- Record your observations as numbers, drawings, and/or descriptions.

Questions to think about: 
- What sounds did the ice make? 
- Does ice react differently to hot and cold water? 
- What other ice sounds could you observe in nature? 


Friday: Design Challenge
Design a Sub-Zero Hat
Seasons in Antarctica are divided into Summer (October–March) and Winter (April–September). Temperatures during the winter months can reach lows of -76°F! 

Scientists working in Antarctica need extremely warm clothing to stay safe while they work. Your challenge is to design a hat that will keep scientists warm while they work outside in the Antarctic winter. While you are designing, keep these considerations in mind: 

- What parts of the head will the hat cover?
- What materials would you use? 
- How do animals in Antarctica stay warm? Can your design incorporate similar strategies? 
- How will the hat stay put in extreme winds? 

Start by making a sketch of your design. Then, build a model of your hat using materials from around your home. Remember to try it on! 

Questions to think about: 
- How will your hat keep people warm? 
- Could your design be adapted for other items, like gloves or socks? 
- Could you make your hat more environmentally friendly? How? 

Week 17: Planting a Veggie Garden

It's never too early to start planning your summer garden. Grab some seeds and get planting with this week's Science at Home! 

Monday: Science Reading
Read a Seed Packet

A seed is packed with enough engery to grow a plant, but improper conditions can cause seeds to fail. Learn how to explore the information on a typical seed packet and how to use this understanding to grow a successful garden.

Questions to think about: 
- Why do you think planting depth matters? What about plant spacing? 
- When would you need to plant the seeds to have mature parsley ready for harvest in July?  
- What are the risks of planting your seeds too early in the season?  


Tuesday: DIY Activity
What a Seed Needs

Can a seed germinate in the dark? Find out what a seed needs with this activity!

Activity worksheet >

Wednesday: Career Connection
Meet a Local Farmer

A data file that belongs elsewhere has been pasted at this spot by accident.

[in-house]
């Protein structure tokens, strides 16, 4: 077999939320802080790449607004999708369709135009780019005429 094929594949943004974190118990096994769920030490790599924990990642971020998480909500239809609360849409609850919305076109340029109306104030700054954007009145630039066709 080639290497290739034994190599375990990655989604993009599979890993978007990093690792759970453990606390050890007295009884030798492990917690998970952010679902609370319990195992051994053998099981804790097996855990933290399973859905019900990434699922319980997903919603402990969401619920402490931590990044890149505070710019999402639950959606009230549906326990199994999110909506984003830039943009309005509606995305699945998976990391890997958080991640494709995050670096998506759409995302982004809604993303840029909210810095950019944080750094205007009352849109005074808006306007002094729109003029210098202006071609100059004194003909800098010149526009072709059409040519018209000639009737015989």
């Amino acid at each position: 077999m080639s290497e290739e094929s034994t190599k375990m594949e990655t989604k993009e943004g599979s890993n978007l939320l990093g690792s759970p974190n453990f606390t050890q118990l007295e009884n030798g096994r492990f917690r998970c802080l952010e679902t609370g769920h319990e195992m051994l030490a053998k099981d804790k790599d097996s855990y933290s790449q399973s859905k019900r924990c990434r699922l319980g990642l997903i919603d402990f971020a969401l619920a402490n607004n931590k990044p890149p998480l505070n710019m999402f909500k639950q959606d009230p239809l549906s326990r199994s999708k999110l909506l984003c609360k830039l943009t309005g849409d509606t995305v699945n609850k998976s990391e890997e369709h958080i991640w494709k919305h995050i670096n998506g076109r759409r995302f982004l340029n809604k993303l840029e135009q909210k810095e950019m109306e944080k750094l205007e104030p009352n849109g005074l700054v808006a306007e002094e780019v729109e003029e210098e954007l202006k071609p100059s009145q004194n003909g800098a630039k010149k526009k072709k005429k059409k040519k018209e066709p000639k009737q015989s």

Mudbone Grown is a black-owned farm enterprise in Portland, Oregon. See how Shantae Johnson and Arthur Shavers built a small-scale, community-based farm that has far-reaching benefits for their local community.

Questions to think about:
- What does it take to start a farm? What challenges would you have to overcome?
- If you started a farm, what would you grow?
- What are the rewards of growing your own food?

Thursday: Observation Journaling
Observing Seed Differences

Not all seeds are created equal. Take a closer look at the anatomy of your favorite fruits by comparing their seeds.

- Pick 3 different fruits with apparent seeds (e.g., apple, lemon, fennel, tomato, avocado, squash, green beans).
- Open each fruit and set the seed(s) apart.
- Make observations about the different seeds. Be sure to think about:
     - Size
     - Number of seeds
     - Shape
     - Texture
     - Color
     - Is the seed edible?
- Record your observations as descriptions, drawings, and/or numbers.

Questions to think about:
- What is similiar about the seeds you chose? What is different?
- How does the size of the seed compare to the size of the fruit?
- Can the number of seeds tell you anything about the fruit?
- Did you open a fruit that didn't have any seeds? How do you think a seedless fruit can grow into a new plant?

Friday: Design Challenge
Design a Veggie Garden Map

Each species grows at different rates and requires different amounts of space, water, and structure. Therefore, a successful and productive veggie garden requires careful planning and design!

Think about what you might want to grow this summer and design your own garden map. If you live in near Portland, check out Portland Nursery's helpful calendar showing when to plant vegetable seedlings and how much space they need.

- Measure your garden space
- Draw the garden’s dimensions on a piece of graph paper
- Divide the garden area into 1-foot squares
- Make a list of plants you want to grow and eat
- Consider how much space, water, and structure each plant needs to survive
- Draw on your map where you plan to plant each species

Once your garden map is designed, it might be time to start growing your seeds! You can start seeds in egg cartons or other recycled materials inside before transplanting them into an outside garden—and if you have them, share extra seedlings with friends and neighbors!

Need help deciding what to grow? Some plants grow better together! Consider companion planting as a way to help design productive gardens, especially in small spaces.